56 High-Resolution Multi-Scale Simulations of the 2010 Los Angeles/Southern California Heat Burst Event

Tuesday, 28 June 2016
Green Mountain Ballroom (Hilton Burlington )
Jeffrey S. Tilley, University of Georgia, Athens, GA; and M. L. Kaplan and C. M. Smith

An extraordinary mesoscale ‘heat burst' event that occurred during the afternoon of 27 September 2010 set several temperature records within the Los Angeles Basin. The event was unusual not only due to the extreme temperatures, but also for the relatively early point in the diurnal cycle (before maximum solar heating) that the extreme heat was manifested in the Basin as well the fact that the heat extended essentially all the way to the Pacific coastline with minimal modification. In a companion paper, we provided an analysis of the event using available observational datasets and discussed the likelihood that multiscale interactions, leading to downward transport of heat over the San Gabriel Range, played a key role in the event. However, even with the relatively high density of observed data in the Los Angeles area, the available data are not sufficient to fully understand the nature of the interactions and downward transport, not to the mention the roles of sea breeze and mountain-plains solenoidal circulations in the evolution of the event. In this paper we extend the observational analysis with multiscale WRF-ARW simulations that can fully resolve meso-gamma and upper micro-alpha scale processes. The goals of the simulations are severalfold: (1) to better understand how the larger mesoscale flow dynamics interact with smaller scale processes largely driven by the presence and orientation of the Pacific Ocean and San Gabriel, San Bernadino and Sierra Pelona Mountain Ranges; (2) to determine an operationally applicable forecast algorithm that could be use by the NWS Oxnard Forecast Office to discriminate such extreme heating events from lower amplitude heat waves as well as Santa Ana and Sundowner wind events, and; (3) to determine if there are limits to our ability to simulate such events with current model/data assimilation systems, particularly the timing of the event, and how much value is added through data assimilation.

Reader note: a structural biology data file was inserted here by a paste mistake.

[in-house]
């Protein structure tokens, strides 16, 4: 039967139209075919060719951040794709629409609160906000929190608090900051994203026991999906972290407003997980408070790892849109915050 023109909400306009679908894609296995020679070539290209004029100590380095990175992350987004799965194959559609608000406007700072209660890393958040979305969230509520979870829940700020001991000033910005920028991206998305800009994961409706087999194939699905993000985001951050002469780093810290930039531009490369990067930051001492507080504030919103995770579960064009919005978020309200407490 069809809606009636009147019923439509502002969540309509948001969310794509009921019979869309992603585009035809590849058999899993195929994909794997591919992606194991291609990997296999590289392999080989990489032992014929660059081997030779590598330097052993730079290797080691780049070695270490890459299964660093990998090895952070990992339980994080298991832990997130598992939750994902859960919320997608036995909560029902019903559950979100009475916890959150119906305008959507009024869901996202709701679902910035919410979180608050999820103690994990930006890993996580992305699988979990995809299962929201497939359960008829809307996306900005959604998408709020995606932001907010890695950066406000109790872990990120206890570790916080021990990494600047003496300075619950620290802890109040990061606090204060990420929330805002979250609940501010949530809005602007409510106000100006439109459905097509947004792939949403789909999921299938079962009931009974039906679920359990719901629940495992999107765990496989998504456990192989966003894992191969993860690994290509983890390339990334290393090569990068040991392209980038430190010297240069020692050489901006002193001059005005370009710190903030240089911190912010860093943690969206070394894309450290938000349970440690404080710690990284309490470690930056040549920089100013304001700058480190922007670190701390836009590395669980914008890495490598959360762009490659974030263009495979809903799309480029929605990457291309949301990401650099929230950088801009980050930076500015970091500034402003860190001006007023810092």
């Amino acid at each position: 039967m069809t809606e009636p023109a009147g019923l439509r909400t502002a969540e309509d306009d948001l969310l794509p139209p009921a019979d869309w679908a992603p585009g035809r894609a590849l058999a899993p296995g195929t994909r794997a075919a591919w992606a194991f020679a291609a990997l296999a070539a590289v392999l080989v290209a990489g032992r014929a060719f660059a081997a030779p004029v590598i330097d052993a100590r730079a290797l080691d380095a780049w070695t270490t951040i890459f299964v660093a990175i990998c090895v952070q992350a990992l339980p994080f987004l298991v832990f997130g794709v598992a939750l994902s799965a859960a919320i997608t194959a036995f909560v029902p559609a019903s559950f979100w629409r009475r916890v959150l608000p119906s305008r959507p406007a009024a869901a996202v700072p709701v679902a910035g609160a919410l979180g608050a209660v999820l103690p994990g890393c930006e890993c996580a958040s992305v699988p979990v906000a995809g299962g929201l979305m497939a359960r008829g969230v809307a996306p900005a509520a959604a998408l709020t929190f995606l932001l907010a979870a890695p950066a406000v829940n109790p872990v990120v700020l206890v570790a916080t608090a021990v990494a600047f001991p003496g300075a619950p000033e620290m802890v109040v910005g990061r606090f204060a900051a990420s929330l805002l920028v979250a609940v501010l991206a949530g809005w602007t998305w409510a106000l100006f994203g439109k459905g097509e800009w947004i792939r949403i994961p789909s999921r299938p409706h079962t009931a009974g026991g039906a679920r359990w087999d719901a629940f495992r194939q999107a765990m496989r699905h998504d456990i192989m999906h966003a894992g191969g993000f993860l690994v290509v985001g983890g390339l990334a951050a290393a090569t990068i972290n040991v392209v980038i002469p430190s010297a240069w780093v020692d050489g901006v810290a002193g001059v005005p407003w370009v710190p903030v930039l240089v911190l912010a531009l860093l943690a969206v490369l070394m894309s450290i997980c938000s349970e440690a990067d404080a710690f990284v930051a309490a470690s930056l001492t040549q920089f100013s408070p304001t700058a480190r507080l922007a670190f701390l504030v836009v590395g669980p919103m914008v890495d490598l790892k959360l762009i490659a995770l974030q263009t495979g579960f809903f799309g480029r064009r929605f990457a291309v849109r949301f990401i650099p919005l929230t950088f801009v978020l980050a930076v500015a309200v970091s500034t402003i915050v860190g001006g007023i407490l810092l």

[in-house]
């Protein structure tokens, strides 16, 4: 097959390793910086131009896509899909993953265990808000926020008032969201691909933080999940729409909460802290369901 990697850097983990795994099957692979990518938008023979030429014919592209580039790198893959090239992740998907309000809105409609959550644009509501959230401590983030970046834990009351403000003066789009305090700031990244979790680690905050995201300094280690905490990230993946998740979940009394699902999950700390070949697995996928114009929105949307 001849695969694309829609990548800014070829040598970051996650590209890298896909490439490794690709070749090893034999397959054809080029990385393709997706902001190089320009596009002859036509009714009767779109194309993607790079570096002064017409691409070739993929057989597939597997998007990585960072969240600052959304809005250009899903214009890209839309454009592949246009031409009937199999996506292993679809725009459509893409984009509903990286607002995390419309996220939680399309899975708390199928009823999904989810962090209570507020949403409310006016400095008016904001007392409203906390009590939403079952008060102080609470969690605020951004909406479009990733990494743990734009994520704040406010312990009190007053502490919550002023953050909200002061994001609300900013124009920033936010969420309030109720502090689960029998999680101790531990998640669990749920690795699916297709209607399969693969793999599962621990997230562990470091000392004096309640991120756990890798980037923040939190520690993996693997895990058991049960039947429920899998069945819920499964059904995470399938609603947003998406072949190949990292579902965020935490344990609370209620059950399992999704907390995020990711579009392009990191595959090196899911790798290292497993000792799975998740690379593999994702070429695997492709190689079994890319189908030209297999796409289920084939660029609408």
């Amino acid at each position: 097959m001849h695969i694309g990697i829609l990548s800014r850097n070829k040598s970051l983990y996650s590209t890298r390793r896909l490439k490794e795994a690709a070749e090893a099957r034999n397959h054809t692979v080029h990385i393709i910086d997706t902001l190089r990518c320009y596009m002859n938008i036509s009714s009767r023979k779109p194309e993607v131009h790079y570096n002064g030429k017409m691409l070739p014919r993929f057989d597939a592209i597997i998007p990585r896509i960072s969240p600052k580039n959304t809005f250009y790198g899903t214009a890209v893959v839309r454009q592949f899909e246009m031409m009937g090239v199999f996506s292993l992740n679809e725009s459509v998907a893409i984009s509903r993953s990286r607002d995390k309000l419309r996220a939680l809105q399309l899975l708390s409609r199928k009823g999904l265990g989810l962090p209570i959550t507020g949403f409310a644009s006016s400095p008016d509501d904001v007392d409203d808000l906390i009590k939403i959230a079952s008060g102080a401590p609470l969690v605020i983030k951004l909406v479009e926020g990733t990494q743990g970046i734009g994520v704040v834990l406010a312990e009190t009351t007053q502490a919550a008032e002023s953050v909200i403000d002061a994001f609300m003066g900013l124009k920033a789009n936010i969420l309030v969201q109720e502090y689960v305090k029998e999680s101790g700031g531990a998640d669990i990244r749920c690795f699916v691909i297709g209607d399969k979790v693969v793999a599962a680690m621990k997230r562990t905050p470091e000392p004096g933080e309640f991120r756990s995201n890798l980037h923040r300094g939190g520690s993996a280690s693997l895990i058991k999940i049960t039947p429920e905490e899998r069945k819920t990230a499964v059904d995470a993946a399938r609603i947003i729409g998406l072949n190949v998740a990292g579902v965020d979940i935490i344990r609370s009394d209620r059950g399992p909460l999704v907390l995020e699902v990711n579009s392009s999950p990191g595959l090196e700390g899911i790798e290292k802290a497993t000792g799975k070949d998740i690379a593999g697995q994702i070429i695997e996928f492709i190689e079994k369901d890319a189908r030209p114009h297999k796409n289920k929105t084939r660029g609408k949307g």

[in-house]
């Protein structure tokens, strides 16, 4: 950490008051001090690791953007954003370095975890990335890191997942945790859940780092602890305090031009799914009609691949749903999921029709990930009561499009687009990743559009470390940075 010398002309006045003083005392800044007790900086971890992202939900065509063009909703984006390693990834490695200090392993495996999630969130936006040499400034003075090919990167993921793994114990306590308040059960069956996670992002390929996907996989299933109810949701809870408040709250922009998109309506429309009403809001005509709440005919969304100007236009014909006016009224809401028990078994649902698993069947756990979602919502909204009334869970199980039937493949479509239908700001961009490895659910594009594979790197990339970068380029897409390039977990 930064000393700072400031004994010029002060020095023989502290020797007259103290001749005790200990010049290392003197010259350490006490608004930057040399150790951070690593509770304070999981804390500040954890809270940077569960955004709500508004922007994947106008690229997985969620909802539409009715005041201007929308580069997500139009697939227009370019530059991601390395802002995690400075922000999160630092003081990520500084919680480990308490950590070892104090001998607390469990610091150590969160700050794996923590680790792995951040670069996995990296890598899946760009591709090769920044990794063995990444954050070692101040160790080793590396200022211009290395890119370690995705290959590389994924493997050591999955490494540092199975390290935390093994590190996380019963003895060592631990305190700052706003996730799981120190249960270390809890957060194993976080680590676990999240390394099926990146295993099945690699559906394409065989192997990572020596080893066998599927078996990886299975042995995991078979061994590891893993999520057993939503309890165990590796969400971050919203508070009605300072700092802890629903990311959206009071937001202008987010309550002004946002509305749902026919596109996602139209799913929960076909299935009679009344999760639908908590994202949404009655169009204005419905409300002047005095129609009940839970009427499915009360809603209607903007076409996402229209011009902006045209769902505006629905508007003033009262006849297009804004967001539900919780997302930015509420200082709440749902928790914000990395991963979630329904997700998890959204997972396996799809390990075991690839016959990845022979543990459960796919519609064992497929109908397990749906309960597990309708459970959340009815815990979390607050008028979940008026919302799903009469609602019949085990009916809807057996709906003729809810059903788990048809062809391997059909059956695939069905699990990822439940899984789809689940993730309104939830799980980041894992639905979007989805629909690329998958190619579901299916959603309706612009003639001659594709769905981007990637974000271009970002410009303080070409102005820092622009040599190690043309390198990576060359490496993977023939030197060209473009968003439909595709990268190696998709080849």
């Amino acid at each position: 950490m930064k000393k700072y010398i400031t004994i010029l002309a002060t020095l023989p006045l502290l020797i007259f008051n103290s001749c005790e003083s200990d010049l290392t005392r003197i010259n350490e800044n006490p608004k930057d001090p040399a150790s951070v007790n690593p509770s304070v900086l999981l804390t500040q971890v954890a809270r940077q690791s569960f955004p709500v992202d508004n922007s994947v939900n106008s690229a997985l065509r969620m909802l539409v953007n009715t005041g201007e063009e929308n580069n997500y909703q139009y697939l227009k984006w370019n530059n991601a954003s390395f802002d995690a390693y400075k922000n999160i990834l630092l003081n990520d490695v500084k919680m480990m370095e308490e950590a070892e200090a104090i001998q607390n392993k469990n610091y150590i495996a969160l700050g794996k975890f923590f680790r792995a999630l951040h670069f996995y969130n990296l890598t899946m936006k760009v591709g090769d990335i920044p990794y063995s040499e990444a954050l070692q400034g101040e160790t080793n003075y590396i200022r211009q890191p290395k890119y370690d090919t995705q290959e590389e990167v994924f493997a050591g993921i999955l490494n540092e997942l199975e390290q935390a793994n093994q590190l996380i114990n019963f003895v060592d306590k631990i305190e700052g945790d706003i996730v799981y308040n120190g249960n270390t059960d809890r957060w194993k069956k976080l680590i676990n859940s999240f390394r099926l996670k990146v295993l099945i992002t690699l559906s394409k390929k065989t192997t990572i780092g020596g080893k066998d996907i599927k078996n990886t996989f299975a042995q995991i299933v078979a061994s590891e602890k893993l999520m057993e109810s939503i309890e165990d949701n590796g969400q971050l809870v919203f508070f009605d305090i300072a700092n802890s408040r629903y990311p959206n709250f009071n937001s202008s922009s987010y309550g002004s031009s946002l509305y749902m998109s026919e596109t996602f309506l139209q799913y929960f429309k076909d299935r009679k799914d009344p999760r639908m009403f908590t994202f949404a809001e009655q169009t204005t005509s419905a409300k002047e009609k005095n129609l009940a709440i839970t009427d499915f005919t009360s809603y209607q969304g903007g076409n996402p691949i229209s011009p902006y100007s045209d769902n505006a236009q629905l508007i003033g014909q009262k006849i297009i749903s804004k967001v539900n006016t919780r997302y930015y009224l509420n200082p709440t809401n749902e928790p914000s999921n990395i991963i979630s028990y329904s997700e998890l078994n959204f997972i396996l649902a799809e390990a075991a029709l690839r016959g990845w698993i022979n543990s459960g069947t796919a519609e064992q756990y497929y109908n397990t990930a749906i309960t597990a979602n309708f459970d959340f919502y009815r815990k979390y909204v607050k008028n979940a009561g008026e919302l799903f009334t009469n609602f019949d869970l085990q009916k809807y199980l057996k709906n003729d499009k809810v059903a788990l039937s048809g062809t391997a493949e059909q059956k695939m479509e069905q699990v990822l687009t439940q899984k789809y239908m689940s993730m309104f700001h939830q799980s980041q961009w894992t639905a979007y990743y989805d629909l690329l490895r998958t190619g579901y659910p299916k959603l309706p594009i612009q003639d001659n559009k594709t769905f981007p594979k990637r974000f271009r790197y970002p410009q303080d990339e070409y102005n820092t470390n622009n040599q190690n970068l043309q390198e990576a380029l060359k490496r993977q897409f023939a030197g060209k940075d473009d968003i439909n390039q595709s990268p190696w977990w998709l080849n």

In this presentation we will provide an overview of our simulation methodology, briefly discuss points relevant to goal (3) above (including model validation) but focus primarily on elucidating what the simulations add to the understanding of the heat burst event gained from our observational analysis, especially as pertains to meso-gamma scale phenomena forced in part or in toto by the local terrain. We conclude the presentation with our plans for future work on a forecast algorithm for such extreme events.

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